2. Cut a small strip of green paper, the same width as your clothespin, about twice as long. Accordian fold it.
  3. Cut two small strips of paper for the legs.
  4. Glue on your googly eyes almost at the tip where the clothespin chomps.
  5. Glue on the folded paper behind the googly eyes, to create the bumpy “back” of the alligator.
  6. Now glue on the legs horizontally on the bottom of the clothespin — so they stick out the sides.
  7. Cut magnet tape to match the length of your clothespin and stick to the bottom, over the paper legs.
  8. Don’t chomp your finger!

Snack: Alligator Berries

What you need:

  • strawberries
  • white chocolate and green food coloring (or green candy wafers)
  • toothpicks
  • white icing
  • mini chocolate chips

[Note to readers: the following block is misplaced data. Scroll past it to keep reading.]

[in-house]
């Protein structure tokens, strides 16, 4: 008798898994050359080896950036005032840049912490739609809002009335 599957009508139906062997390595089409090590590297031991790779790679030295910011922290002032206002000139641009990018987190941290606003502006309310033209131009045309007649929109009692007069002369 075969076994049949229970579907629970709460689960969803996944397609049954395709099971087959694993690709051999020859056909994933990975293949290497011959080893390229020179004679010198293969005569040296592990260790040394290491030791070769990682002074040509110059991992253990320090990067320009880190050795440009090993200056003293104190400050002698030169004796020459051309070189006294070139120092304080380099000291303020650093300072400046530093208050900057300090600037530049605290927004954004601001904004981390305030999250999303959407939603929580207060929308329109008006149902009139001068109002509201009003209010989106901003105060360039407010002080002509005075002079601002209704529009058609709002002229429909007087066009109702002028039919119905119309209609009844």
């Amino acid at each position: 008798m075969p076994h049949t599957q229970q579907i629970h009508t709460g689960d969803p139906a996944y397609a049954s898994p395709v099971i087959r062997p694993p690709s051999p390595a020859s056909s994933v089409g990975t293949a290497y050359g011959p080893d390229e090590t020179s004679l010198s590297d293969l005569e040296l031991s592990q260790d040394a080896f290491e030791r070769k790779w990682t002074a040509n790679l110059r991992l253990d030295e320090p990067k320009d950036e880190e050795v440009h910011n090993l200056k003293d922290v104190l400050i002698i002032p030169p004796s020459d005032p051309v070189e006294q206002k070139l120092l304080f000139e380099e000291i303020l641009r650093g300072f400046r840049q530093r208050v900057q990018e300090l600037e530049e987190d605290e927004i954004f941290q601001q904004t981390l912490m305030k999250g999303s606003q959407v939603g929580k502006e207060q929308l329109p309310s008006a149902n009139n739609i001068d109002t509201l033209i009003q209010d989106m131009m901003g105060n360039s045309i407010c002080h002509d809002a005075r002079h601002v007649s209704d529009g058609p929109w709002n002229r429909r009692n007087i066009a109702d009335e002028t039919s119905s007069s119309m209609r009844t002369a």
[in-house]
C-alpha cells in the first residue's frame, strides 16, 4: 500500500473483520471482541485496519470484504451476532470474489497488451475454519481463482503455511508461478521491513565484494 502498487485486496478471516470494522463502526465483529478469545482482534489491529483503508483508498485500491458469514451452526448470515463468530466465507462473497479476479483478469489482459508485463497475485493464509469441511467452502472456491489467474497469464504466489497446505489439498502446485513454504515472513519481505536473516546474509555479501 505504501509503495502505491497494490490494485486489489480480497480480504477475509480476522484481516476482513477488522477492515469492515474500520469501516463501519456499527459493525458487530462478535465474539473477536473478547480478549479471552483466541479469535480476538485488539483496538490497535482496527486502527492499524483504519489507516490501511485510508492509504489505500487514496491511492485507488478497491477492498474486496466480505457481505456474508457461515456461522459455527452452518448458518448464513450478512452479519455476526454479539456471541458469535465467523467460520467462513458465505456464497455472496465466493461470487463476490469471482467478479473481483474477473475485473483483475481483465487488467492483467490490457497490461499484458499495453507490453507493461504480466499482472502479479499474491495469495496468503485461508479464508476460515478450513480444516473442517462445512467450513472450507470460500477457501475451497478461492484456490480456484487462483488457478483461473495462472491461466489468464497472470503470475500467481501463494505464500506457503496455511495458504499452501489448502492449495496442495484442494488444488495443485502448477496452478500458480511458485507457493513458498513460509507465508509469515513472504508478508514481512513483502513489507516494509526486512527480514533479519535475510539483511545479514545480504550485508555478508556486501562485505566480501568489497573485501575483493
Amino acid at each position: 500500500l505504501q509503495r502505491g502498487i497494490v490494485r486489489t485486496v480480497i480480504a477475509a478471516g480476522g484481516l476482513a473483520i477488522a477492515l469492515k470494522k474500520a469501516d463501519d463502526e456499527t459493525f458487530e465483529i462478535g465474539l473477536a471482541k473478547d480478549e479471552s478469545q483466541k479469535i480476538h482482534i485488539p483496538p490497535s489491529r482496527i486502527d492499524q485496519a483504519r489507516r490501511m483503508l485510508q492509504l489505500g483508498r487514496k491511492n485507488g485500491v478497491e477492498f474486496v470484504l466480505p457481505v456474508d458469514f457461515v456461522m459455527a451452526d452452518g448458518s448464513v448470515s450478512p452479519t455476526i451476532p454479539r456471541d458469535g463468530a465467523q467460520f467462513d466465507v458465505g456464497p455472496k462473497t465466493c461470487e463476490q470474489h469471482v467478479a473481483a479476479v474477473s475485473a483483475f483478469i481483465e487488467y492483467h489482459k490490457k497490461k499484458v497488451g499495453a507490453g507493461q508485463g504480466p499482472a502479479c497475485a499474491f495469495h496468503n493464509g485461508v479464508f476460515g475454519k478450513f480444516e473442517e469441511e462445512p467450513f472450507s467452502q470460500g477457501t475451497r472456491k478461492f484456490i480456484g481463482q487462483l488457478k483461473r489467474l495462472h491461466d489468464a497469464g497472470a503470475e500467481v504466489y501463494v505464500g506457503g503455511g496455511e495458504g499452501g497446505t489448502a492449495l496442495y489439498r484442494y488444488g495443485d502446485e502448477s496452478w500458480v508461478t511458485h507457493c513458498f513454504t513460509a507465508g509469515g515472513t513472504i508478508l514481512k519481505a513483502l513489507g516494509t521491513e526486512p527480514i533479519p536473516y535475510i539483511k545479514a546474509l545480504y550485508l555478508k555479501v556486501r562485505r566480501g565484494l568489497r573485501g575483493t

What you do:

  1. Line a cookie sheet with wax paper.
  2. Melt the white chocolate and mix in the green food coloring — or melt the green candy wafers.
  3. Stick a toothpick in a strawberry and dip in the chocolate until fully covered. Lay on the waxed paper to set.
  4. Put two dots of white icing for eyes, and place mini chocolate chips.
  5. Use a toothpick to add white icing teeth.
  6. Chomp your alligators before they chomp you! Yum!

Activity: Swing your Tail

What you need:

  • Big sheets of green paper
  • Yarn (optional)
  • Scissors
  • Glue

What you do:

  1. Tape together green paper until you get the length of your tail. Fold it in half lengthwise. Cut diagonally from one corner to another. Unfold the main tail triangle.